Common advice for parents of young children is to get them in the kitchen helping with food preparation. It’s said, accurately so, that when a child is invested in the food – when he or she has a chance to grow, purchase, or prepare the meal – they’re more likely to taste, eat, and enjoy the final product.
Although we can’t get all the kids into the cafeteria kitchen, I think a similar end could be attained by getting kids engaged with their food in general. Kids should take a critical look at the school lunch menu, and this could be done as early as first grade (why not kindergarten too?).
As a teacher by training, here’s what I would do to promote school lunch awareness in the classroom:
- Divide children into four groups.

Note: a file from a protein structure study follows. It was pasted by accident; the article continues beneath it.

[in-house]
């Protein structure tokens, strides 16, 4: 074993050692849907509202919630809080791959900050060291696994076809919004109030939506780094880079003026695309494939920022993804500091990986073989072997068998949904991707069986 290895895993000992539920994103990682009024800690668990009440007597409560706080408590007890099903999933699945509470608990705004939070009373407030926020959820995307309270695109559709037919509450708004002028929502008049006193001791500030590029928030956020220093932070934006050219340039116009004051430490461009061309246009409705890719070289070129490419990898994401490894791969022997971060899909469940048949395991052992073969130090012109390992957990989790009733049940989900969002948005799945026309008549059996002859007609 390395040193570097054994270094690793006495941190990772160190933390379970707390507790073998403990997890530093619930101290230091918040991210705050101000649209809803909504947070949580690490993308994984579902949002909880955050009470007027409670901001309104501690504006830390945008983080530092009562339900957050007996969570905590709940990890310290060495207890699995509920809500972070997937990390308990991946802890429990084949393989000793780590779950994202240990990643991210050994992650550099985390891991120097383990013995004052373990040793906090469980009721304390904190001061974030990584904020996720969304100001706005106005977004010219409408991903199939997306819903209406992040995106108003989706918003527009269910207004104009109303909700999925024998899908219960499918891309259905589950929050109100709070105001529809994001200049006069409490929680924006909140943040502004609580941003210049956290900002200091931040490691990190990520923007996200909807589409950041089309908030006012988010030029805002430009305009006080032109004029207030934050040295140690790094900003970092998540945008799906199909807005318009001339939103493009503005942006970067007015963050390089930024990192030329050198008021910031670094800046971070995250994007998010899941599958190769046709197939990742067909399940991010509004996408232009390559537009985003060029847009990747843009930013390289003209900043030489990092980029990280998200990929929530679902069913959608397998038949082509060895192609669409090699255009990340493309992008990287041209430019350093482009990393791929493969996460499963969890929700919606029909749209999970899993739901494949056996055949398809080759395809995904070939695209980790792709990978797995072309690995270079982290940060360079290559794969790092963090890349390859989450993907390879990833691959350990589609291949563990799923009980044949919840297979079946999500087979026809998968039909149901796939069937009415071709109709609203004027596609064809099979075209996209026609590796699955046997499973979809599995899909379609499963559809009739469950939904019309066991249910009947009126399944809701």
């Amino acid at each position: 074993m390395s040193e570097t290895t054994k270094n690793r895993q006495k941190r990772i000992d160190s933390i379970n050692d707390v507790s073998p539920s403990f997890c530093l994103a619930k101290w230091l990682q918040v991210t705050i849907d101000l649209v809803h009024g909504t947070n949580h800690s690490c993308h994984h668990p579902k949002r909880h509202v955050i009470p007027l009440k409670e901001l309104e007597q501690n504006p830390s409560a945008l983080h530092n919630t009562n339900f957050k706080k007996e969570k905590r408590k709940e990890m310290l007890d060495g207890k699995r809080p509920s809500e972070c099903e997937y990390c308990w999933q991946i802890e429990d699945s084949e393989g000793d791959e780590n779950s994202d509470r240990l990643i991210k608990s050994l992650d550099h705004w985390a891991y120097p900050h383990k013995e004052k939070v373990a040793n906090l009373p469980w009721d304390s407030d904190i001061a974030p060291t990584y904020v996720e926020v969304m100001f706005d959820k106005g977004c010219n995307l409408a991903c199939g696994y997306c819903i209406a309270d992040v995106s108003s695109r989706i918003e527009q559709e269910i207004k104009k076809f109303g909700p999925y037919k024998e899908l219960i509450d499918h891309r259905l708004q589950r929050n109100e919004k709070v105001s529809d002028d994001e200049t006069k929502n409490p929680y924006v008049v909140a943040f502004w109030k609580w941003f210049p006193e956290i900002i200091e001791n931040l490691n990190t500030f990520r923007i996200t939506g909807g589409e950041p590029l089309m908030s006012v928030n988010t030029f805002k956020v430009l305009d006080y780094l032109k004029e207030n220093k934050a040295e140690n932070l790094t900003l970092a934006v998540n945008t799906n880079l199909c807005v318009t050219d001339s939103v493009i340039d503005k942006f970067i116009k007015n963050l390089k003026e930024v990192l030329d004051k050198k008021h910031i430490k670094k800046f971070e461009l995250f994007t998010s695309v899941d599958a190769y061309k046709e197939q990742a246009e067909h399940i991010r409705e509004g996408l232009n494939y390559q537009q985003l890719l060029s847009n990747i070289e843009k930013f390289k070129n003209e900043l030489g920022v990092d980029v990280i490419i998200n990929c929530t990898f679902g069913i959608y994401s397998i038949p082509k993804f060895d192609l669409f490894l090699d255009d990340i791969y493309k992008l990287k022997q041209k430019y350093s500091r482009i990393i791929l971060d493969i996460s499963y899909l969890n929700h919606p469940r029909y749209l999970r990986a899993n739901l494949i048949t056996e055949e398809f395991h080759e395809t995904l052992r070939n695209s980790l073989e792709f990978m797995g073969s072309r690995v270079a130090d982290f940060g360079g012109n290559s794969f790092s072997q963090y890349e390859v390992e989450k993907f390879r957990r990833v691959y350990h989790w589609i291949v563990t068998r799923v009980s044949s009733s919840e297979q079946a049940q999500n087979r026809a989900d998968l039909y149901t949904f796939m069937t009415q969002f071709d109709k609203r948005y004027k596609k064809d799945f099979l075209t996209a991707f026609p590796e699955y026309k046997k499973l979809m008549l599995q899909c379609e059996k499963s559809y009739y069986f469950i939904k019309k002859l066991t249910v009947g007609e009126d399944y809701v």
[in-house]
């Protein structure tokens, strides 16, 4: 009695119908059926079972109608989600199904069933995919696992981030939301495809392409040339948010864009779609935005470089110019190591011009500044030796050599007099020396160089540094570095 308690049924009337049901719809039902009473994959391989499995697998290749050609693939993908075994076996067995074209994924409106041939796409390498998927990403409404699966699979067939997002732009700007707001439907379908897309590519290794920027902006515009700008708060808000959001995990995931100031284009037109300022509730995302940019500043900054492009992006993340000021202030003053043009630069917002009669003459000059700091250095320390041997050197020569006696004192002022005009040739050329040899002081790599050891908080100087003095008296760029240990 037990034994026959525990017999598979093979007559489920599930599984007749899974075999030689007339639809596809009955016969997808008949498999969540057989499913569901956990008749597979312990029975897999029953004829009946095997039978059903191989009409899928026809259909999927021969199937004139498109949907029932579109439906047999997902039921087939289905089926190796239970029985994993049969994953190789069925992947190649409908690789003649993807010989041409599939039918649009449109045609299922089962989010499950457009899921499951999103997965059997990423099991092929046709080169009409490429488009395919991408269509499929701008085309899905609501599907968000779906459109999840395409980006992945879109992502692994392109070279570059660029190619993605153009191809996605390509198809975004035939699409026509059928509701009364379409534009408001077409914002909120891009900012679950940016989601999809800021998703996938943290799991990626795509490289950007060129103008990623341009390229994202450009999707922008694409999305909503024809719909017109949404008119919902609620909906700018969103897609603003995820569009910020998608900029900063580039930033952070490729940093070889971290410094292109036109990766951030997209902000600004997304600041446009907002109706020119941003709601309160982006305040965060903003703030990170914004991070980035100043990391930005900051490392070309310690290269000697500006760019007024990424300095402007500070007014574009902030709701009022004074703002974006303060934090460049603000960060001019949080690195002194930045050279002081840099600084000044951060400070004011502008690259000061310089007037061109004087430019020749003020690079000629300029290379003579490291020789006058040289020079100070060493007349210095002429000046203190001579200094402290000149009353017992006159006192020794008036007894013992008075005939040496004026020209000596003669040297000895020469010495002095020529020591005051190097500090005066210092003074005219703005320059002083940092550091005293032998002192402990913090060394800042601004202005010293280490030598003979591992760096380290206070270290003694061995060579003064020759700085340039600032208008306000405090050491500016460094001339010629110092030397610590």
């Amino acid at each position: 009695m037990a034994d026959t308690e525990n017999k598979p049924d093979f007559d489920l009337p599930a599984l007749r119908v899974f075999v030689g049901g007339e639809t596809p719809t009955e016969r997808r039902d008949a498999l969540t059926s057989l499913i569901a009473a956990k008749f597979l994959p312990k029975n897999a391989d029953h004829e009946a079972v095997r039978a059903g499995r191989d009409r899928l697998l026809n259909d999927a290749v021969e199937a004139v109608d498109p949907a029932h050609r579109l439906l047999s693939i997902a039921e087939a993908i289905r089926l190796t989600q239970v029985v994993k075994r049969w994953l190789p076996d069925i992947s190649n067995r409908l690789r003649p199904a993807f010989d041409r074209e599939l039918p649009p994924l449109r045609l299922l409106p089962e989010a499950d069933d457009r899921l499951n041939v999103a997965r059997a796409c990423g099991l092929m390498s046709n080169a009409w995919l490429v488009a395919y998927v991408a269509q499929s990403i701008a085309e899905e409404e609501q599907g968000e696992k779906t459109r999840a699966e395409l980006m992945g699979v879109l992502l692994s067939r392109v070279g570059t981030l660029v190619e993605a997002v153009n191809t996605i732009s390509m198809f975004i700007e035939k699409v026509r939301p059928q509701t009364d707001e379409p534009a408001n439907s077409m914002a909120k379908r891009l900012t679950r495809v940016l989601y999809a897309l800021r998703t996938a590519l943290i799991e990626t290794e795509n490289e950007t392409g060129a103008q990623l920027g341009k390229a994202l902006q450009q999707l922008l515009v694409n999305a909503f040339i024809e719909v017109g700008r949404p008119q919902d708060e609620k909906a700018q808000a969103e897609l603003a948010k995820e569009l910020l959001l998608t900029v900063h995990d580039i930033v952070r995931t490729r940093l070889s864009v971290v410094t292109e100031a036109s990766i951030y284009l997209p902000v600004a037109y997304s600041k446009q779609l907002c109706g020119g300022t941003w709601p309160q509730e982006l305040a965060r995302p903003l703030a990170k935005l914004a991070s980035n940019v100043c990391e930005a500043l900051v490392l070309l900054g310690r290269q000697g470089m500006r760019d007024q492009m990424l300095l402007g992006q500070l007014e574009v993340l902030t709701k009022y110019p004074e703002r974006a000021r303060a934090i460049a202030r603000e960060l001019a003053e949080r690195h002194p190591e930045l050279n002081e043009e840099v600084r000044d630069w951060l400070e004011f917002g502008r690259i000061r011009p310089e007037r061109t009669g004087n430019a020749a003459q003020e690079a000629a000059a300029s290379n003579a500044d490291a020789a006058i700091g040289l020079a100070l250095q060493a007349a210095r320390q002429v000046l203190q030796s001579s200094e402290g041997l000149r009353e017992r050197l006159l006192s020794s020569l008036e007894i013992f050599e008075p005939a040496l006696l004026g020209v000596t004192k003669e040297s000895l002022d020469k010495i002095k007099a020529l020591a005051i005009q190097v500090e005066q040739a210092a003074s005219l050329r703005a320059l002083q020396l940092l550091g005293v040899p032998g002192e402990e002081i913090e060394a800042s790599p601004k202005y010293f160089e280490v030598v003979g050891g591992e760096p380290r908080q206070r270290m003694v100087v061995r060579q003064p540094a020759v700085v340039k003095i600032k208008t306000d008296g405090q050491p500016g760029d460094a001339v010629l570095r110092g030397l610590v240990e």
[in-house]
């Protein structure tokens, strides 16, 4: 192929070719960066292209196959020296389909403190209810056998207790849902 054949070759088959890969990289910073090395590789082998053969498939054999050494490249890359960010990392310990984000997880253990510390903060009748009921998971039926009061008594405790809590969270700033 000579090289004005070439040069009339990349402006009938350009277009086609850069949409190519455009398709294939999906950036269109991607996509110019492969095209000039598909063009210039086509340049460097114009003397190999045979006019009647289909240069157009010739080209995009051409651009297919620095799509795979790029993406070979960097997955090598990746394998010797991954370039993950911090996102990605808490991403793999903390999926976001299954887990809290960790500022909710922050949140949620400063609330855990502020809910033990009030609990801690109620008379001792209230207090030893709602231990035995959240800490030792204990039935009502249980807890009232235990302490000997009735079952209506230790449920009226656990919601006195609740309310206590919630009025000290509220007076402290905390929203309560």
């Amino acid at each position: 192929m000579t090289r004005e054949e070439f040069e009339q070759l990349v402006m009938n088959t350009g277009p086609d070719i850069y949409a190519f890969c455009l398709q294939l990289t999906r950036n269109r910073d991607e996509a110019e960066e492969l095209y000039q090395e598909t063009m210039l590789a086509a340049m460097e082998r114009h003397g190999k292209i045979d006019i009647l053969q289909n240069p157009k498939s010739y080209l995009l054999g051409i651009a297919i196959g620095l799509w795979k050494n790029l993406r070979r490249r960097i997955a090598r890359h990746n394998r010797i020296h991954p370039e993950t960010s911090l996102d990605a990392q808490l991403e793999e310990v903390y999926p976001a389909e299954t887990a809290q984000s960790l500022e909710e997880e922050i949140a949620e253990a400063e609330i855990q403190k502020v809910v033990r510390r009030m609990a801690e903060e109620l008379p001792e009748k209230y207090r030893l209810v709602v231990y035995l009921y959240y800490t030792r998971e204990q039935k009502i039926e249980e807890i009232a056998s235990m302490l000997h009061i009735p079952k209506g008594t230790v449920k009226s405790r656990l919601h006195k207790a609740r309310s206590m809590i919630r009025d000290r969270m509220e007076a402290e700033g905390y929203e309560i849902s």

- Assign each group something to look for in the school lunch menu: green vegetables, orange vegetables, wheat, and potatoes.
- Pass out a copy of the lunch menu and a red marker and ask each group to circle the days on which their item shows up.
- As a class, discuss how often we eat wheat. (In both school lunch menus I’ve done this with, approximately 3-4 days per month did not include wheat in some way.) Brainstorm other grains that would help variety.
- With older grades, you bet I’d delve into the subject of the increasing gluten intolerance in our country.
- Perhaps by second or third grade, I would also separate whole grains and white flour and talk about how each works in the body.
- As a class, compare orange and green veggies with potatoes. Discuss how the potatoes are prepared (often fried).
- With older grades, compare nutritional information on the veggies to demonstrate that potatoes aren’t always the optimal choice for top nutrition.
- With younger grades, discuss “eating a rainbow” and why it’s important to have different colored fruits and vegetables.